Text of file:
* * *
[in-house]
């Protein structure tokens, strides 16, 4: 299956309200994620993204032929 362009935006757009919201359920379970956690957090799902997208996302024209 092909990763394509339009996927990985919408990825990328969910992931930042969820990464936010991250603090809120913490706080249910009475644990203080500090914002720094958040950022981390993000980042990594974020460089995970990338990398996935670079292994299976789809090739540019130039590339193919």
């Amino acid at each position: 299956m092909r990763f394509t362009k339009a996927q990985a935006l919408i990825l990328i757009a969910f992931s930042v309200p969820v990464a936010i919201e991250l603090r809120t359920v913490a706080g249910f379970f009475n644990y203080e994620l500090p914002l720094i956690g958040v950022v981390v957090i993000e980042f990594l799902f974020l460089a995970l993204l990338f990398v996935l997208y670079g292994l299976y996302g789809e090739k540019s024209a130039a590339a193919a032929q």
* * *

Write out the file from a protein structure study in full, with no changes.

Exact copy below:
[in-house]
């Protein structure tokens, strides 16, 4: 299956309200994620993204032929 362009935006757009919201359920379970956690957090799902997208996302024209 092909990763394509339009996927990985919408990825990328969910992931930042969820990464936010991250603090809120913490706080249910009475644990203080500090914002720094958040950022981390993000980042990594974020460089995970990338990398996935670079292994299976789809090739540019130039590339193919």
């Amino acid at each position: 299956m092909r990763f394509t362009k339009a996927q990985a935006l919408i990825l990328i757009a969910f992931s930042v309200p969820v990464a936010i919201e991250l603090r809120t359920v913490a706080g249910f379970f009475n644990y203080e994620l500090p914002l720094i956690g958040v950022v981390v957090i993000e980042f990594l799902f974020l460089a995970l993204l990338f990398v996935l997208y670079g292994l299976y996302g789809e090739k540019s024209a130039a590339a193919a032929q």